Canadian sparkling wine pairs perfectly with the holidays: Brock’s CCOVI

With the holiday season swiftly approaching, sparkling wines will once again be a hot commodity on store shelves.

Due to supply chain issues, however, provincial liquor authorities have advised customers to shop early for their festive sparklers and to expect that some imported options may not be available.

With that in mind, researchers at Brock University’s Cool Climate Oenology and Viticulture Institute (CCOVI) suggest reaching for a local option this festive season.

“There are so many choices available from our wonderful wineries, so consider supporting Ontario wineries and businesses by purchasing Ontario sparkling wines,” said Belinda Kemp, CCOVI’s Senior Scientist in Oenology.

Kemp’s work in the wine industry has spanned three continents, and her laboratory at Brock’s CCOVI, which she has dubbed ‘The Bubble Lab,’ is recognized for its leading sparkling wine research and outreach work.

Kemp is also the founder of the Fizz Club, a national event where sparkling winemakers come together to share the latest in production and research developments. It was first held at Brock in 2013 and has since brought hundreds of sparkling winemakers together to learn from one another at Brock, as well as at networking events across Canada and overseas.

CCOVI Professional Affiliate Janet Dorozynski, who works for the Trade Commissioner Service to assist Canadian wine, beer and spirits companies with international business development, recently gave accolades to the Fizz Club’s role in the advancement of sparkling wine, both locally and across the country.

“I believe that the creation of the CCOVI Fizz Club has been a boon for Canada’s sparkling winemakers and am glad to see it operating on a national scale,” said Dorozynski. “Fizz Club has provided the structure and environment for formal and informal exchanges which, along with the winemaker study trips to sparkling wine regions, have no doubt led to the overall improvement of Canadian sparkling wine.”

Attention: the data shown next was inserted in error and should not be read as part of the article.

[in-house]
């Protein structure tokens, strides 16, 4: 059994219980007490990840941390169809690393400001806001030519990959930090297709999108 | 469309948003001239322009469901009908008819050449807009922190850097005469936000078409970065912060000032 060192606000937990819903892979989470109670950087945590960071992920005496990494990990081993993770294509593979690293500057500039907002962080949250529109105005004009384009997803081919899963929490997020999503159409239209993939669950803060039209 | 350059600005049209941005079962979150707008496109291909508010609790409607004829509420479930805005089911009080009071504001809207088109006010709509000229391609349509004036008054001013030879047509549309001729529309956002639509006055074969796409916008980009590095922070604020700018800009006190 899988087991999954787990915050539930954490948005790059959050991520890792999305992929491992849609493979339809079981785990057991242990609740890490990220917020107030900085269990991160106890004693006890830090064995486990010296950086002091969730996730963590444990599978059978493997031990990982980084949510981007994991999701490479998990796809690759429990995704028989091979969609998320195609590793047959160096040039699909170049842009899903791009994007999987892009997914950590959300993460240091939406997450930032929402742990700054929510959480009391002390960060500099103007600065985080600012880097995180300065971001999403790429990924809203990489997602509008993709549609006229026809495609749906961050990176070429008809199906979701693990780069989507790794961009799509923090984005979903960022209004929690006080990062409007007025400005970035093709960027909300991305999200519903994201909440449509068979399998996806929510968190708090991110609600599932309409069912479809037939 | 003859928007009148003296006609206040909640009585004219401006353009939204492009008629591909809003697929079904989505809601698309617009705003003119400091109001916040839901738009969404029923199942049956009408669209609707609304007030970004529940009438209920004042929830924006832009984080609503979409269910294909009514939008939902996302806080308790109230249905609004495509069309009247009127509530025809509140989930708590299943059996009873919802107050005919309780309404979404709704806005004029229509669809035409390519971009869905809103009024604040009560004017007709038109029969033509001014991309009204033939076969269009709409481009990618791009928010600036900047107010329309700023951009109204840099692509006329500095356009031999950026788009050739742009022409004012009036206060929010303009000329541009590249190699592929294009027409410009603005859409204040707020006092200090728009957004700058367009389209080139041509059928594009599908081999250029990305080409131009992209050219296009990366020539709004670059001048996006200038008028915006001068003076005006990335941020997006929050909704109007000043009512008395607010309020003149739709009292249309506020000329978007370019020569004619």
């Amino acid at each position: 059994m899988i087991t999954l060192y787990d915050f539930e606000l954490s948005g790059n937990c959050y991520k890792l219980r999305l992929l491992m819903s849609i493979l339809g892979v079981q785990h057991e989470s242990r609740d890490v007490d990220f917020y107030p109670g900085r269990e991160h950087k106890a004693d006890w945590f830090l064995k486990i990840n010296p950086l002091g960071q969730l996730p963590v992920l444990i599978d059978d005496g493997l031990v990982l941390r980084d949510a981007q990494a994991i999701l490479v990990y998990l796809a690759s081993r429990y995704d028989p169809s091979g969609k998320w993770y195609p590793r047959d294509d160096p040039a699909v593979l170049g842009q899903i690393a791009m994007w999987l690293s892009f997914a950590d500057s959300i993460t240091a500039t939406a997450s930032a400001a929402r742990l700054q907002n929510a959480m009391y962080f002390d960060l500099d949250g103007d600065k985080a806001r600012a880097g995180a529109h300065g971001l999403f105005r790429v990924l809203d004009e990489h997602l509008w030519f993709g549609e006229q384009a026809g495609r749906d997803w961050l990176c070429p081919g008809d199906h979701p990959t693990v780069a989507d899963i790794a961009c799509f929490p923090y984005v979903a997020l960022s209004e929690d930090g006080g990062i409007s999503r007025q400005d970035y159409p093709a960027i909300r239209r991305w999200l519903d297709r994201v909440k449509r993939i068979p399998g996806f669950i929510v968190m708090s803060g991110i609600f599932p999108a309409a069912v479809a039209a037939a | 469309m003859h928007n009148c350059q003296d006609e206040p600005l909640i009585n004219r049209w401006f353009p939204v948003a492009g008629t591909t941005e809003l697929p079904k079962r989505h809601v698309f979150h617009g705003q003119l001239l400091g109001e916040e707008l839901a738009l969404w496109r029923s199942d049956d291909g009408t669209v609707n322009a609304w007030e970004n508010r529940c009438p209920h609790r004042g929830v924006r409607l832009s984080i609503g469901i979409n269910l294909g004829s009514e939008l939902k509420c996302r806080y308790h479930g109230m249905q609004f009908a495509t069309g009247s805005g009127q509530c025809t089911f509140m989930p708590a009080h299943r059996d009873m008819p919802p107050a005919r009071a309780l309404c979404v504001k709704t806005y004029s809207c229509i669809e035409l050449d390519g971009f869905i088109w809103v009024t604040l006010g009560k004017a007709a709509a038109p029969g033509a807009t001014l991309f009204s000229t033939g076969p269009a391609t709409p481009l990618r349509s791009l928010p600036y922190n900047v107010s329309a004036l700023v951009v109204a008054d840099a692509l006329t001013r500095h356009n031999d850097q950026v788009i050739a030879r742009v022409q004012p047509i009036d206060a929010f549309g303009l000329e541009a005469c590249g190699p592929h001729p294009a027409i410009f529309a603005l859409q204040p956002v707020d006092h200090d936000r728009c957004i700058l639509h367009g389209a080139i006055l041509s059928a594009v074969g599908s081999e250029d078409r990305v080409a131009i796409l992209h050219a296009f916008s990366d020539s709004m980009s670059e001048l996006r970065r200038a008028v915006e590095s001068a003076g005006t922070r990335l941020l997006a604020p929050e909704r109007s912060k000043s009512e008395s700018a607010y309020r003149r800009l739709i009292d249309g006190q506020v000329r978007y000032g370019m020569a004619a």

Dorozynski, who has also been writing, judging and teaching about wine and the business of wine for more than two decades, recently authored a feature on Canadian sparkling wine (with a shoutout to Fizz Club) in Luxe magazine.

Canada’s wine growing regions, she said, have the ideal climate and growing conditions to produce sparkling wines with “that perfect combination of acidity and richness.”

“I’ve closely watched the growth of Canadian sparkling wine over the past two decades and have been impressed by both the quality and range coming from all parts of the country, from Traditional method and Charmat, along with increasing amounts of Pétillant Naturel, Methode Ancestral and Frizzante,” she said. “It is noteworthy that Canada makes sparkling wine from so many different grape varieties: from the traditional Champagne varieties of Chardonnay, Pinot noir and Pinot meunier, as well as Riesling, Pinot blanc, Chenin blanc, Gamay and even Cabernet franc, along with hybrids like L’Acadie Blanc and Frontenac that are well suited to the cooler regions of Nova Scotia and Quebec.”

As well as the wide variety of options already available, Dorozynski also expects to see a continued rise in the popularity of Canadian sparkling wine in the future.

“The category continues to generate interest among consumers and trade, and from what I can tell, has untapped potential in terms of growth and future sales, both in Canada and internationally,” she said.

There is lots in store from CCOVI and the ‘Bubble Lab,’ too.

Along with a portfolio of ongoing sparkling wine research, Kemp looks forward to resuming the Fizz Club once it is safe to do so, and to continue supporting the industry’s growing sparkling wine success overall.

Read more stories in: Faculty & staff, Mathematics and Science, News, People
Tagged with: , , , ,